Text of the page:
std::string msg{};

    static std::string initMsg(std::string_view fileName) {
        return "Failed loading resource: "
              "{ Type: "    + std::string(typeid(Resource).name()) + ", "
              "File name: " + fileName.data()                      + " }";
    }
    
public:
    MissingResource() = default;
    MissingResource(std::string_view fileName) : msg{initMsg<Resource>()}
    {}

    const char* what() const noexcept override {
        return msg.data();
    }
};

ResourceHolder

Since this review is already long, I will just point out one thing in ResourceHolder, namely in insert. We can avoid separating declaration from initialization for bool loaded (and make it const!) by encapsulating the logic into a separate method. This might be a bit preferential, but it is good practice to avoid separating declaration and initialization.

Something like this:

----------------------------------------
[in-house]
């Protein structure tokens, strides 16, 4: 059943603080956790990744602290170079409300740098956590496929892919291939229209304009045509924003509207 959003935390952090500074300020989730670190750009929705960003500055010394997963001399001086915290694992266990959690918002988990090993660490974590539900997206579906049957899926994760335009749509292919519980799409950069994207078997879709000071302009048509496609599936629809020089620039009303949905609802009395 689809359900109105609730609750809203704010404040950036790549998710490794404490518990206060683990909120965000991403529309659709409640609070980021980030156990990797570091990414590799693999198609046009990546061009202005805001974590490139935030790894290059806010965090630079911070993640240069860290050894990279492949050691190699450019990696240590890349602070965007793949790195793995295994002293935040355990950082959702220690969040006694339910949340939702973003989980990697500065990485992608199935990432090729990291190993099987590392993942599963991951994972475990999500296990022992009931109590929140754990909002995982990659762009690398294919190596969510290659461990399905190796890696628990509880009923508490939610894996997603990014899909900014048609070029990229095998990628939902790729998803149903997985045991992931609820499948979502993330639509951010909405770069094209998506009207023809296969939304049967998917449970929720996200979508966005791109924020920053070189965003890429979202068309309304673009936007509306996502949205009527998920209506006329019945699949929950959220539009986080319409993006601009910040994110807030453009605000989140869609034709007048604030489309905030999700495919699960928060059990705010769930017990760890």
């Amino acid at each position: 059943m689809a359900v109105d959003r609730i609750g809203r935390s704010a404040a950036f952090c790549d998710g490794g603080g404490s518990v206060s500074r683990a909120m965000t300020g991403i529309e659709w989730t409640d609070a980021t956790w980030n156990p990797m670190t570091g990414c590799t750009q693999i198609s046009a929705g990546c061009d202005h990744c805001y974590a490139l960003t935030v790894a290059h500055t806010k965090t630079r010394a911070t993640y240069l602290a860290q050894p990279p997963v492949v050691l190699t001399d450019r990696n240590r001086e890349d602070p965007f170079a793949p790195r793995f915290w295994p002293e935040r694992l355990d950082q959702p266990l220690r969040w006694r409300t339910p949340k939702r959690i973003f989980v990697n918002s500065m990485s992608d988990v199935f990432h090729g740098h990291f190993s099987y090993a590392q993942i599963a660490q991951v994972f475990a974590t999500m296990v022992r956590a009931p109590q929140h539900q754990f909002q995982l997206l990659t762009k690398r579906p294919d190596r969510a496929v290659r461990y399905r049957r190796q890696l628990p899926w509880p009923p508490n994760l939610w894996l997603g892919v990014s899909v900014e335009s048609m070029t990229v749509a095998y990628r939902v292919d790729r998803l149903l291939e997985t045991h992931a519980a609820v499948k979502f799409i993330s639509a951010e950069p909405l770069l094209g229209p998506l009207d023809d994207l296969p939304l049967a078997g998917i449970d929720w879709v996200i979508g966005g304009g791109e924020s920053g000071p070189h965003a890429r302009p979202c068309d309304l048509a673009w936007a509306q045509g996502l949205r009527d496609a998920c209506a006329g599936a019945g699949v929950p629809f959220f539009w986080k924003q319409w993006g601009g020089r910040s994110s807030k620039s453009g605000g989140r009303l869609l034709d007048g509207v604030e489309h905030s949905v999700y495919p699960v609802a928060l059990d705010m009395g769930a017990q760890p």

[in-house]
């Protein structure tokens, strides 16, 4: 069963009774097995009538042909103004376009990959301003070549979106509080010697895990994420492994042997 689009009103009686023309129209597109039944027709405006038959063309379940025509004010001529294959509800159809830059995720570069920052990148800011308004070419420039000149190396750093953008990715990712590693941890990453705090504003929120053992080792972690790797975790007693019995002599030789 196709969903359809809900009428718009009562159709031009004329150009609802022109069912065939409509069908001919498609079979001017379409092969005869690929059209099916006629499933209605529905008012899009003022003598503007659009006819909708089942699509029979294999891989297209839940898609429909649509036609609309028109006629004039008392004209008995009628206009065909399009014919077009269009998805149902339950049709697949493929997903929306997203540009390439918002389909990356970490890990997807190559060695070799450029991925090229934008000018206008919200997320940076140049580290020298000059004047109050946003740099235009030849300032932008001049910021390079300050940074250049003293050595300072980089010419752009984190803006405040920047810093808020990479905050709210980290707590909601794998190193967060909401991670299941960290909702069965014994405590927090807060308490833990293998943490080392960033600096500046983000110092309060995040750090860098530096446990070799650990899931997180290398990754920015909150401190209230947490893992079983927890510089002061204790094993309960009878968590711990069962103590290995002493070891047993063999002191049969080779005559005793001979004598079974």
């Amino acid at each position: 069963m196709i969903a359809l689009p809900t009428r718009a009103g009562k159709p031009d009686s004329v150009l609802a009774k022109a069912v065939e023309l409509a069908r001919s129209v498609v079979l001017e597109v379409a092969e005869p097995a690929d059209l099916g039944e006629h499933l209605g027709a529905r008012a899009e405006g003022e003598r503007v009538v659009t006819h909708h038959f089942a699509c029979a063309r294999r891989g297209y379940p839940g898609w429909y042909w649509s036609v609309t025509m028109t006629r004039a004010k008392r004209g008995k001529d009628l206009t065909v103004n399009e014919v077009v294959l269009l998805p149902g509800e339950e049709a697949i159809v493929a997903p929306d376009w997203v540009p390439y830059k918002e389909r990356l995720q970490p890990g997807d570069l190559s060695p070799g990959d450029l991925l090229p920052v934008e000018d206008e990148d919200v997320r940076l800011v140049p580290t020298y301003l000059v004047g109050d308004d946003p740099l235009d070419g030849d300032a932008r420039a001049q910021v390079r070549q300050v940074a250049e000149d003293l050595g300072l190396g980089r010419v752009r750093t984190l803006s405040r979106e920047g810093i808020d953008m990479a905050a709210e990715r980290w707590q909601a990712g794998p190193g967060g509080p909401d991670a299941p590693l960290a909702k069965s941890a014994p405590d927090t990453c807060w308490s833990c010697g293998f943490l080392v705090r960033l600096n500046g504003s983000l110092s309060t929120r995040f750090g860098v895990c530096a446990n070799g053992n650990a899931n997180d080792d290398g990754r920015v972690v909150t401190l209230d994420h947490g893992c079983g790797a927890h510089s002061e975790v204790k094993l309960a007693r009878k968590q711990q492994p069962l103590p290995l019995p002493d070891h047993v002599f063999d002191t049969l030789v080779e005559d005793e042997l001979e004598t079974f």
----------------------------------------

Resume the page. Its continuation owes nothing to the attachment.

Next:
private:
    bool fromFile(std::string_view fileName, Args&&... args) 
    {
    if constexpr (std::is_same<Resource, sf::Music>()) {
            return resPtr->openFromFile(resourcesDir + fileName.data(), std::forward<Args>(args)...);
        } 
    else {
            return resPtr->loadFromFile(resourcesDir + fileName.data(), std::forward<Args>(args)...);
    }

public:
    template <typename... Args>
    void insert(const Key& key, std::string_view fileName, Args&&... args) {
        auto resPtr = std::make_unique<Resource>();
    
        const bool loaded = fromFile(fileName, std::forward<Args>(args)...)
        
        /** Called here */
        if (!loaded) {
            throw MissingResource<Resource>(fileName);
        }
        resources.emplace(key, std::move(resPtr));
    }
| improve this answer | |
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  • 1
    \$\begingroup\$ Came to say this. An easy rule of thumb is: use std::string to store and std::string_view to look/pass around. \$\endgroup\$ – infinitezero Jun 19 at 1:54